At the annual general meeting in Paris, ICANN members agreed to allow for new domain names, which would greatly expand beyond the current short list of approved names that includes .com, .org, .edu and country names - such as .nz or .ca. Under the new rules, by the first quarter of 2009, companies could register for "dot-company" addresses like .eBay. ICANN officials said trademarked name, such as .eBay or .Pepsi, could be purchased outright by those companies, but more generic names like .car or .bank would be auctioned off.
Also allowed under the new policy would be domain names that end with .sex or .xxx.
In 2007, ICANN for the third time rejected the creation of the .xxx domain. The new domain, which was to have been relegated to the online adult industry - which vehemently fought the domain extension - was proposed by ICM Registry LLC. Paul Twomey, ICANN's chief executive, had described the proposal as "clearly controversial, clearly polarizing."
Stuart Lawley, chairman and president of ICM, last week filed an independent review petition against ICANN saying ICM was "wrongfully denied the opportunity to operate the proposed .xxx" domain system.
Thursday's vote could render that seven-year debate moot, however, as companies could willingly choose the .xxx domain for any type of website name, not just those associated with the online adult industry.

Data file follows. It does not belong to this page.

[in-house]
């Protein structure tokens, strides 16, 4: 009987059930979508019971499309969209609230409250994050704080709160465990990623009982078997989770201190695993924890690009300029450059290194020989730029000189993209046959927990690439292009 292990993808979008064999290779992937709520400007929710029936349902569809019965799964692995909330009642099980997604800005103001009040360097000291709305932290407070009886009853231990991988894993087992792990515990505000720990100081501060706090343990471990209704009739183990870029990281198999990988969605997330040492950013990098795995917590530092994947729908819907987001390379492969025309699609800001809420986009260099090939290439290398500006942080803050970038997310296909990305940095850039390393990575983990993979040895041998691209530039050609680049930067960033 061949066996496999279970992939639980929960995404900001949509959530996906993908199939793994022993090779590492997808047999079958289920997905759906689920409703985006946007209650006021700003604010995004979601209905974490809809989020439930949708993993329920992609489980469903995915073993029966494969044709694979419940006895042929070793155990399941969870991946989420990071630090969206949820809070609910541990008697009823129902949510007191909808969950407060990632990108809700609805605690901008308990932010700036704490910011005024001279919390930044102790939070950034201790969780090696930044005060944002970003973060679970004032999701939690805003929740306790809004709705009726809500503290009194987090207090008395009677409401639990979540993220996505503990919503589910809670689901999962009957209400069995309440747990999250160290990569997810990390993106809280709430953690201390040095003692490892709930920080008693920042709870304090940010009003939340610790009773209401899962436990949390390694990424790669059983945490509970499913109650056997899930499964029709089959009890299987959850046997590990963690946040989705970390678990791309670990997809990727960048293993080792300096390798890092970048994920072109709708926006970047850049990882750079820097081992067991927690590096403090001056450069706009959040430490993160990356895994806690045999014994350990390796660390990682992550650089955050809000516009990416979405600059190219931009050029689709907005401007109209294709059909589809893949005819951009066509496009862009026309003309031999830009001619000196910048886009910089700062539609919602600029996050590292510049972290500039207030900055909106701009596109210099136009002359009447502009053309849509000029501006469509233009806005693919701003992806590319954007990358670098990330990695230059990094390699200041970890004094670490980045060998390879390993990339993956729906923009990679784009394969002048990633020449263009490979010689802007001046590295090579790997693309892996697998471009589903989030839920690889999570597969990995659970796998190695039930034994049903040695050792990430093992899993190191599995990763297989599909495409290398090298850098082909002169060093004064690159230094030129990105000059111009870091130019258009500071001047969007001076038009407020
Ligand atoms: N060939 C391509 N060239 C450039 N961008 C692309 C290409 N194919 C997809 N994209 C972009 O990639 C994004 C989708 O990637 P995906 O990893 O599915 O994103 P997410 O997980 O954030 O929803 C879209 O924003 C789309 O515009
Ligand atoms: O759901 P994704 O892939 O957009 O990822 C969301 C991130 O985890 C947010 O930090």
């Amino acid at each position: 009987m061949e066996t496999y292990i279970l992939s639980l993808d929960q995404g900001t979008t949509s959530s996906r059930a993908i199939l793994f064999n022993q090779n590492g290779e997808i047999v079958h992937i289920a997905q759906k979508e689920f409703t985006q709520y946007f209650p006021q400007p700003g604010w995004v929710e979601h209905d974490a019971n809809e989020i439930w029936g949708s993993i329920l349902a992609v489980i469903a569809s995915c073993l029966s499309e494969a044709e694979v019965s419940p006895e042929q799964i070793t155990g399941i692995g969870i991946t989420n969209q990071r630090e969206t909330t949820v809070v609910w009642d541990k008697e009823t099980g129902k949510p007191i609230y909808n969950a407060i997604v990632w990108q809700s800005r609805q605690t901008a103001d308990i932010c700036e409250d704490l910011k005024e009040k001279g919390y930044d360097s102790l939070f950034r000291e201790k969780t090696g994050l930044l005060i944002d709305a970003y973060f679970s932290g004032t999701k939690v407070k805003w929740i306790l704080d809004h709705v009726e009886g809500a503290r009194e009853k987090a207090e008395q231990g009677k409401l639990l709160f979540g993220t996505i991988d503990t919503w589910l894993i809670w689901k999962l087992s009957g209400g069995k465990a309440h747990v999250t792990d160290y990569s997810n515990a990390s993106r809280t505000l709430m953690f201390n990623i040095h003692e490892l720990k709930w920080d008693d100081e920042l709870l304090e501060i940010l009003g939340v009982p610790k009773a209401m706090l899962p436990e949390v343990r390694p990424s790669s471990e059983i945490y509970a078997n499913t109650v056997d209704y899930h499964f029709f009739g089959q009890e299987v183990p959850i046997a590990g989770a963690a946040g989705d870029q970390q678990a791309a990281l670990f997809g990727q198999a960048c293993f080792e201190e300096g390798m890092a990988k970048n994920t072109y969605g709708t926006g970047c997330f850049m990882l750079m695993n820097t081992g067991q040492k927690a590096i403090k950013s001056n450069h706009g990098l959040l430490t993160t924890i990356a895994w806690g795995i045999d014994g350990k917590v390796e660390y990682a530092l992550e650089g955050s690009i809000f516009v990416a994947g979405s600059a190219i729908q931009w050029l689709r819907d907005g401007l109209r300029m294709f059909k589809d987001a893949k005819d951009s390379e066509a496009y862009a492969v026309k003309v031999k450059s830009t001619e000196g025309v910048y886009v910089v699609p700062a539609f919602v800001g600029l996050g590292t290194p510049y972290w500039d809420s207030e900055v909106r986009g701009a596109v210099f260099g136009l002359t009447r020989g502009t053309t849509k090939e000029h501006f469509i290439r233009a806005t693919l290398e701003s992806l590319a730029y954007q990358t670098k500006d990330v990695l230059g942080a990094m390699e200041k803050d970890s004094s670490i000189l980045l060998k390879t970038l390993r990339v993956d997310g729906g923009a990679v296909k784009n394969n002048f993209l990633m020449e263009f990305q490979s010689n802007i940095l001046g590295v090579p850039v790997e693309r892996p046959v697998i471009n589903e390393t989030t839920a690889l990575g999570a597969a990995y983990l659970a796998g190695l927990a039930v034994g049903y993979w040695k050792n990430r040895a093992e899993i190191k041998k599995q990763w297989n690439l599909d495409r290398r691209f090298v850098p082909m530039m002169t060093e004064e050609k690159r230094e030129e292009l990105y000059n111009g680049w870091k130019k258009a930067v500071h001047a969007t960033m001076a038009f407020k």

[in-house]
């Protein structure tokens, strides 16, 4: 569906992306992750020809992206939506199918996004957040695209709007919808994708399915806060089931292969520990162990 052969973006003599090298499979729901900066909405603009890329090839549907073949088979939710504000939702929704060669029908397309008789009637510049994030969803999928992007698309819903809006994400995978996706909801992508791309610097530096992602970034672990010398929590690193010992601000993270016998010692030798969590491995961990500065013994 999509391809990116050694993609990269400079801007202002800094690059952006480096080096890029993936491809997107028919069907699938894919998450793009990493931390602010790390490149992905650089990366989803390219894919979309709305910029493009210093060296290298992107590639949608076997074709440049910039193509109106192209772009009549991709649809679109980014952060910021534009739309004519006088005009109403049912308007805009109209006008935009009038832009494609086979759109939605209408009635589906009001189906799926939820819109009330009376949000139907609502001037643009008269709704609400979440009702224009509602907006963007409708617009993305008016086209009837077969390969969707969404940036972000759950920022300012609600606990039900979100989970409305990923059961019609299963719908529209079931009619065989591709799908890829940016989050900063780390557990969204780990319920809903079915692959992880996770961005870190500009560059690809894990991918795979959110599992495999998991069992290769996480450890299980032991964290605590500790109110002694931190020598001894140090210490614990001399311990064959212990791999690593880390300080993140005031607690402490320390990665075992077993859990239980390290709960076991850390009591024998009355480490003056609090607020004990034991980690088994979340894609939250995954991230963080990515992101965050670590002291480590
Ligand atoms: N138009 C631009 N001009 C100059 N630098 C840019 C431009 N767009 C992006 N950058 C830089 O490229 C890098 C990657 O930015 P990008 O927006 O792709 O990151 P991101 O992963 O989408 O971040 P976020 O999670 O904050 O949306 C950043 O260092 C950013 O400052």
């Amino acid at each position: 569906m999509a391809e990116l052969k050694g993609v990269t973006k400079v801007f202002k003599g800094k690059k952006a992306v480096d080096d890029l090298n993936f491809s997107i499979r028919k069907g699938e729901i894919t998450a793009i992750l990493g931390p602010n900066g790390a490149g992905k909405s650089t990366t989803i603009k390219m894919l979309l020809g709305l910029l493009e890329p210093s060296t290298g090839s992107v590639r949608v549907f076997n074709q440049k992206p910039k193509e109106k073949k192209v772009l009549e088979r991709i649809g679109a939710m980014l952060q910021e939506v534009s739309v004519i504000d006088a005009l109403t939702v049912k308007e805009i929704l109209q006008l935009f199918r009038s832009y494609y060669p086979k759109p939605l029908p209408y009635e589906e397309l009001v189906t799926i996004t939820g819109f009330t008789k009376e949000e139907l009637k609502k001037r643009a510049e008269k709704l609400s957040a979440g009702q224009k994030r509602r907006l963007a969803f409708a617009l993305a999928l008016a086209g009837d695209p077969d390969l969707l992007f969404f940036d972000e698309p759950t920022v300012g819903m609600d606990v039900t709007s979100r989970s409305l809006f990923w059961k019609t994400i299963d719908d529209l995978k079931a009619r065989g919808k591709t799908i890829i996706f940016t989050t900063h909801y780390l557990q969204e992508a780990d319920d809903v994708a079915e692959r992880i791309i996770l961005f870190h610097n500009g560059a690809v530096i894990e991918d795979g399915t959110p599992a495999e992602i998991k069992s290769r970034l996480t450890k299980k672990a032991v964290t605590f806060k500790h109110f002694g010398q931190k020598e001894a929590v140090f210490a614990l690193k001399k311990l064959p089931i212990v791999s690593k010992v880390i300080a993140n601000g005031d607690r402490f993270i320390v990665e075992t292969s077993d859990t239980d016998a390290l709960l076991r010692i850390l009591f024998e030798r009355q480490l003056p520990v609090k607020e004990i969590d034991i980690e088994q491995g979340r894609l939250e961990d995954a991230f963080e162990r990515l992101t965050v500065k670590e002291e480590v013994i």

Some ICANN board members expressed concerns that the guidelines could turn the organization into a censorship regime, deciding what could be objectionable to someone, somewhere in the world, the Associated Press reported.
"If this is broadly implemented, this recommendation would allow for any government to effectively veto a string that makes it uncomfortable," said Susan Crawford, a Yale law professor on the board. She voted in favor of the rule changes, but called for more clarity later, the AP said.
A second matter considered by ICANN would allow for the use of non-Roman characters in Internet addresses. Currently, only letters from the English alphabet can be used in a website addresses, but now website names in non-English speaking countries will be able to incorporate their alphabets into their domain names.
ICANN officials agreed to accept public comment on that change before it's next general meeting in November.
The changes - some of the biggest in the history of the Internet - were necessitated because domain names available under the current IPv4 protocol are set to run out by 2011.
In theory, the new domain policy change could mean an infinite number of new domain names could come into being, which could prove beneficial for ICANN since the organization receives payment for each new domain.